The sequence of events that led Des Moines, Iowa resident Sally Drees to the Stefanie Spielman Comprehensive Breast Center at Ohio State’s Comprehensive Cancer Center – James Cancer Hospital and Solove Research Institute (OSUCCC – James) felt like it was somehow meant to be.
Having just experienced her first progression nearly four years after being diagnosed with stage 4 breast cancer, Drees had attended a conference in Philadelphia about up-and-coming metastatic treatments and became interested in the use of genomics to guide treatment decisions. Because the costly testing involved is too new to be covered by insurance, a doctor there had suggested she look into participating in a clinical trial.
The day after she returned home, her phone beeped with an alert about a genomics trial at the OSUCCC – James.
“I usually just delete them,” Drees says of the BCT trial alerts. “But I had just been to this conference and had just had this little progression. It was the exact thing I had just been talking about.”
Within two weeks Drees was in Columbus to enroll in the trial, which required participants to be within 30 days of starting a new treatment. “The day I signed consent I had five days left of eligibility,” she says.
One of only a few centers funded by the National Cancer Institute to conduct phase I and II trials, the OSUCCC – James offers patients more opportunities to take advantage of the newest knowledge and treatments than almost any other U.S. hospital.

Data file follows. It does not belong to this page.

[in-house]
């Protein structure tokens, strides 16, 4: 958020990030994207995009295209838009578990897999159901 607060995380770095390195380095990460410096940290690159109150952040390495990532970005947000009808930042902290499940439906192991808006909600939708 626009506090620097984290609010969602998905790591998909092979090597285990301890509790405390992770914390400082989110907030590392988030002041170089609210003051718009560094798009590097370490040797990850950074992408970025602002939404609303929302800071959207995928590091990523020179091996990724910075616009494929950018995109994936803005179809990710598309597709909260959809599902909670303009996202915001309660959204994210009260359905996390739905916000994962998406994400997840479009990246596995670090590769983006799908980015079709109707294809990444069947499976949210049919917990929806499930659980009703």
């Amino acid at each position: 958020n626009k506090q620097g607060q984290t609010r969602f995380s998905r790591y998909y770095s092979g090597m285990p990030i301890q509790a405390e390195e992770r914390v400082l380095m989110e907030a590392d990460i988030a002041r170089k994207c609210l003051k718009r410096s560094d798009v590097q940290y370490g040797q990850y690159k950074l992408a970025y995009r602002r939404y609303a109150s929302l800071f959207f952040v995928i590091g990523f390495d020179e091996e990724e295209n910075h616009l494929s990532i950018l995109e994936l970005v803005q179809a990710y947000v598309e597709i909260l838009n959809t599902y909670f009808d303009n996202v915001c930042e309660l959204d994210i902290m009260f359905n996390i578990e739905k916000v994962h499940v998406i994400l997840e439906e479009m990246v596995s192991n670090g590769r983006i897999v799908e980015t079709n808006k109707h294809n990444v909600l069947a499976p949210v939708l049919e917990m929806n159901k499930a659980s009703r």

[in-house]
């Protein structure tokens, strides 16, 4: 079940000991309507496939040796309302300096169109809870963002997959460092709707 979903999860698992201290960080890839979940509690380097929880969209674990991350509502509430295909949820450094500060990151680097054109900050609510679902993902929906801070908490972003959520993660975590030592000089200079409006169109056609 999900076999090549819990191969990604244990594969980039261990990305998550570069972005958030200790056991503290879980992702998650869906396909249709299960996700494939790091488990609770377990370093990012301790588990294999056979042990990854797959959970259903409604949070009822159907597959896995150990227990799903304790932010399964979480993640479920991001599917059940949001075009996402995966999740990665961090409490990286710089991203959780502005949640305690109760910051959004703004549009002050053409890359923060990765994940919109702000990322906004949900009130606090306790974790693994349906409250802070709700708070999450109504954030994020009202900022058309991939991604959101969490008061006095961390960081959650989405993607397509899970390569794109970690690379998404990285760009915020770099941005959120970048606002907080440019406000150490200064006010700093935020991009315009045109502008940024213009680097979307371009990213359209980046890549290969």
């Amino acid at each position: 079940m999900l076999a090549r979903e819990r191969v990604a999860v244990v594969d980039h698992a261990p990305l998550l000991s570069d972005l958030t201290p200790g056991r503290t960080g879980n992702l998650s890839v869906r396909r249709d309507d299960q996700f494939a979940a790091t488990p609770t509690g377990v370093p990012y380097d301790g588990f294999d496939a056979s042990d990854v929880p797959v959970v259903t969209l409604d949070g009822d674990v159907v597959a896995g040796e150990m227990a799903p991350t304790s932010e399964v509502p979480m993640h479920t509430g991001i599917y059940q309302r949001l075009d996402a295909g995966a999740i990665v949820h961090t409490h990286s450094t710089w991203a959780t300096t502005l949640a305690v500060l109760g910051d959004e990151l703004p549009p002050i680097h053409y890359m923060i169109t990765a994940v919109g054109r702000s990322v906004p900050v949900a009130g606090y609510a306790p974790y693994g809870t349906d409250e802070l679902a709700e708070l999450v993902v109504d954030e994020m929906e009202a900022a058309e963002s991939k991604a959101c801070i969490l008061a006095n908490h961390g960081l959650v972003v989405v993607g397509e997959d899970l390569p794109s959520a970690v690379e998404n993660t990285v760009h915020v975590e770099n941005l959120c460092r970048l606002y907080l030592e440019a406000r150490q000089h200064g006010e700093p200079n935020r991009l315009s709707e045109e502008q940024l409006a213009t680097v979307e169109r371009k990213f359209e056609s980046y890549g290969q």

Drees’ study, OSU 12077, involves testing tumor tissue samples from outside the breast area using a 200-gene panel to generate a specific genetic profile for the mass. If a participant’s current treatment becomes ineffective, she is provided a printout from the test that she and her doctor can use to decide next steps.
“We get a printout back from the test that says, ‘Gene x is up, gene y is down and these are the treatments that may be beneficial to this patient,’” says Ohio State’s Maryam Lustberg, MD, a cancer researcher who also directs the Spielman Center’s Breast Cancer Survivorship program. “There are a lot of treatment options, but we don’t always know the best one. This is a personalized approach that uses genetic markers in the tumor to help decide the best next treatment.”
Thanks to support from the Spielman Fund, the genetic profiling is conducted free of charge to the trial participants.
In addition to helping patients identify best options, the study “tracks how often the information changes their viewpoint, and also whether it makes them feel empowered or anxious,” Lustberg says, noting that approximately half of the participants have changed their treatments after receiving their genetic test report. “Long-term, I think genomic profiling is only going to get more and more expanded within oncology practice.”
“I have a firm belief that it’s the future,” she says. “If they see something that could help target a treatment decision and be more effective than cookie-cutter treatments, that would be huge. Knowing that there’s the potential is awesome.”